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The Indian Situation — 4 Comments

  1. Thank you so much for sharing your accounts and analysis. My gggg grandfather was William Huff, Michael Huff’s brother, who sued (along with his siblings) John Moredock over the Michael Huff estate. I descend through William’s son Zacheus Biggs Huff who married Margaret Donahey. The more I look at the historical accounts the more inconsistencies and inaccuracies I find. However, the more that we can look at all of these historical books and transcribed pioneer accounts and compare them to the more reliable fixed dates in the court docket and such events, hopefully we can arrive at the truth of matters and reconcile the accounts. I know of one such researcher who is doing that now. I appreciate so much your perspective. Having researched my ancestors I have run across opinions of modern day people who want to cast blame on my ancestors and relatives, but when they are your own ancestors, it causes a person to pause and wonder what were the motivations and what were they actually faced with? And your account of how the Indians were meddled with by the British certainly puts things into perspective. I bet a lot of all of this conflicts and hair buying etc. was about money and power. All of the families marrying into the Huff family suffered kidnapping and depredation from the Indians, and one of the Doddridge girls even married the son of the chief of the tribe who kidnapped her and declined to go back and live with Philip Doddridge when he recognized her many years later, since she loved her Indian husband and family (or so the account goes anyway). My own ancestor Wm. Huff kept getting his cabin burned down in NW Territories after having secured the right to settle there by Virginia treaty only to have the federal government disavow the treaty. The feds even put a provision in a new treaty granting the right to the Indians to treat the unauthorized settlers as they saw fit, basically exercising criminal jurisdiction over the settlers who were newly unauthorized to settle there. Everyones cabins got burned except for one sick family. It was an interesting time indeed. Please keep up your work. I want to get to the truth on these accounts however unsavory the truth might seem.

  2. How fascinating! Thanks for leaving a comment. I’ll be writing more about the Huff family when I write the story of the Piggot settlement. Yes, I often wonder about the extenuating circumstances. Why did Michael Huff steal? I’d love to hear anything you may know about that generation of Huffs. When I write about real people, I do so cautiously, because the historical facts may be wrong and because the descendants had nothing to do with their forebear’s misdeeds.

    I hope you’ll get the chance to read and review Once Again for a look at the pioneers your ancestor lived near. Then stay tuned for the Piggot novel–probably in 2015.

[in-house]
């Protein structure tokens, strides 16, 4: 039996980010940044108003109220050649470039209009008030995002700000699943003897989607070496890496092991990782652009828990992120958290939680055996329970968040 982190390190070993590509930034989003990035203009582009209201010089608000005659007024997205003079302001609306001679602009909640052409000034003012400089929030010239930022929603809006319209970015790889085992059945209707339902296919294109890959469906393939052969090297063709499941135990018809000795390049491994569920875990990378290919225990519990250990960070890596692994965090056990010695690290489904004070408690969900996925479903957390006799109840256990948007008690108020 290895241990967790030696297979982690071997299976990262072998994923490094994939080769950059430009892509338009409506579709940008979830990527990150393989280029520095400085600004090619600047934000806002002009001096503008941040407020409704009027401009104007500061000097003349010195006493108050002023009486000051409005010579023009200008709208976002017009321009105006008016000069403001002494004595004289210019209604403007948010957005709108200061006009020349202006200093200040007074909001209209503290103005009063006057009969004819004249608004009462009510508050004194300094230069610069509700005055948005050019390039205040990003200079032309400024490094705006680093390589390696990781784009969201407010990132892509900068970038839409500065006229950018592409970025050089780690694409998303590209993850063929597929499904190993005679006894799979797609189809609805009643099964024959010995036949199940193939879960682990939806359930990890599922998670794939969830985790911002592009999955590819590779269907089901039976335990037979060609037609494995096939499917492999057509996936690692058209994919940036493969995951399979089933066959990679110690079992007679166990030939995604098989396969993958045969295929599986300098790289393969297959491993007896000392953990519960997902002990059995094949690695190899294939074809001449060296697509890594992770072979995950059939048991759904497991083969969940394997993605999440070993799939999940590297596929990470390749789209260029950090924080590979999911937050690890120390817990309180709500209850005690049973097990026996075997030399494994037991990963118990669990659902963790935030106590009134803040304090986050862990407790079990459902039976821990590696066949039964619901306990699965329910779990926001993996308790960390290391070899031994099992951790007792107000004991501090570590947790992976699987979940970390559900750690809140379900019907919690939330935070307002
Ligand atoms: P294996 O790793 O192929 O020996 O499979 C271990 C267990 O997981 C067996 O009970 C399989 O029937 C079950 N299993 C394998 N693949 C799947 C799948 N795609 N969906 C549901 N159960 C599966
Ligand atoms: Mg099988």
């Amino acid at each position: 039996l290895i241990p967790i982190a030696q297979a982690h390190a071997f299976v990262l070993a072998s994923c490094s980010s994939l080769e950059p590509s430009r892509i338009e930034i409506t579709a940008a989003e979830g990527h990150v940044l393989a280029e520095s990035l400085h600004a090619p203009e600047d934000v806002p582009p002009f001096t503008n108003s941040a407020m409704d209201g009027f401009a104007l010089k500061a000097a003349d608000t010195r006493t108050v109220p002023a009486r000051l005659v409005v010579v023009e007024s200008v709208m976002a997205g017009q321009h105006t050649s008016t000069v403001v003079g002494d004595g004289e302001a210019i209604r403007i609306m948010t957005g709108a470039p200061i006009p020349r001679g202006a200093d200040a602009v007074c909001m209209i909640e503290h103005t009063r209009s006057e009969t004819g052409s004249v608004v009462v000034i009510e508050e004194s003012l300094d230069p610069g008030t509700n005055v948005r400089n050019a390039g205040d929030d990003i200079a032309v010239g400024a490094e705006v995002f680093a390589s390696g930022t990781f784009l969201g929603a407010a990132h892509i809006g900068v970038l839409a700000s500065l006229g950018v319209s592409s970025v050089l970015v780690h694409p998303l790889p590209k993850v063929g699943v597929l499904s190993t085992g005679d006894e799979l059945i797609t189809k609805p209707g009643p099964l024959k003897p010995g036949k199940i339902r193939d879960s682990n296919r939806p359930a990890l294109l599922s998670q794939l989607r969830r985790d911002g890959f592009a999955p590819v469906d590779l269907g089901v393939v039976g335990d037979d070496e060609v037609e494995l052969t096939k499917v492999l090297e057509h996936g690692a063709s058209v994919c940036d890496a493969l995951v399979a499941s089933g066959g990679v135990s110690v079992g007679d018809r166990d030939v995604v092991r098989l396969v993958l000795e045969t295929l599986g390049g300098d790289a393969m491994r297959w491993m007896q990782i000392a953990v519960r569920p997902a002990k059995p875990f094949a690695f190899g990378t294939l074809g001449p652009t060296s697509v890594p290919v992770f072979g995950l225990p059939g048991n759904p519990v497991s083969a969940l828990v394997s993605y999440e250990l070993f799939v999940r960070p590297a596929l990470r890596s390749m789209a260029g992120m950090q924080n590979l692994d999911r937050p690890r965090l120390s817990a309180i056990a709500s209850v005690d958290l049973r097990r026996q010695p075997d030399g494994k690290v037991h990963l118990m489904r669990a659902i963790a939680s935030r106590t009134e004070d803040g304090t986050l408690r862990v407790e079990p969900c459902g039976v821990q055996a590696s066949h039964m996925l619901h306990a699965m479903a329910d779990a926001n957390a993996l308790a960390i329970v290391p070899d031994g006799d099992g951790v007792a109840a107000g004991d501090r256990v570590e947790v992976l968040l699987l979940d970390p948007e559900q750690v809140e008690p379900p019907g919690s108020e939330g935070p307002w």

3. Hi Deborah. I did read your book “Once Again”. I thought you did a good job of presenting the historical/genealogical facts. The history books do confuse the family of James Garrison/Garretson Sr. John Moredock did in fact marry a daughter of James Garrison, but not Mary as stated in some accounts, but rather Sarah. As far as Michael Huff (step-father of John Moredock) stealing the door, I am not convinced this is Michael Huff. Disagreements obviously existed between Michael Huff & James Piggott as there were several court cases back & forth. In the Draper Manuscripts, I. N. Piggot (son of James Piggott) says that it was John Michael Duff, step father of John Moredock, who stole the door. There is no precedent for a John Michael Duff. There was a Michael Huff, who was the step father of John Moredock. There was also a John Duff, also known as John McElduff who was in the area. Sound this out John McElduff (John Michael Duff). This John Duff was in the small party that met up with Gen. George Rogers Clark on the march to IL in 1778, and later piloted the boat that brought the Moredock family to IL at the same time that Wm Biggs returned from Indian captivity. John Duff later turned to a life of crime and became a counterfeiter, according to the Wikipedia article. In the Draper Manuscripts there is the letter of John T. Lusk who claims John Duff was killed by Indians, assassinated actually as this was a planned murder, in 1799.

    • Thanks for commenting, Kerry. Isn’t it confusing? And then when new writers perpetuate the errors it gets so tangled. When I wrote Once Again, I was so worried that I’d get it wrong and annoy real historians. Just because my character is one, doesn’t mean I know it all. lol. Was John Duff the counterfeiter the one at Cave-in-Rock? Is John T. Lusk related to the ones at Golconda? Wish I could remember everything I read better!

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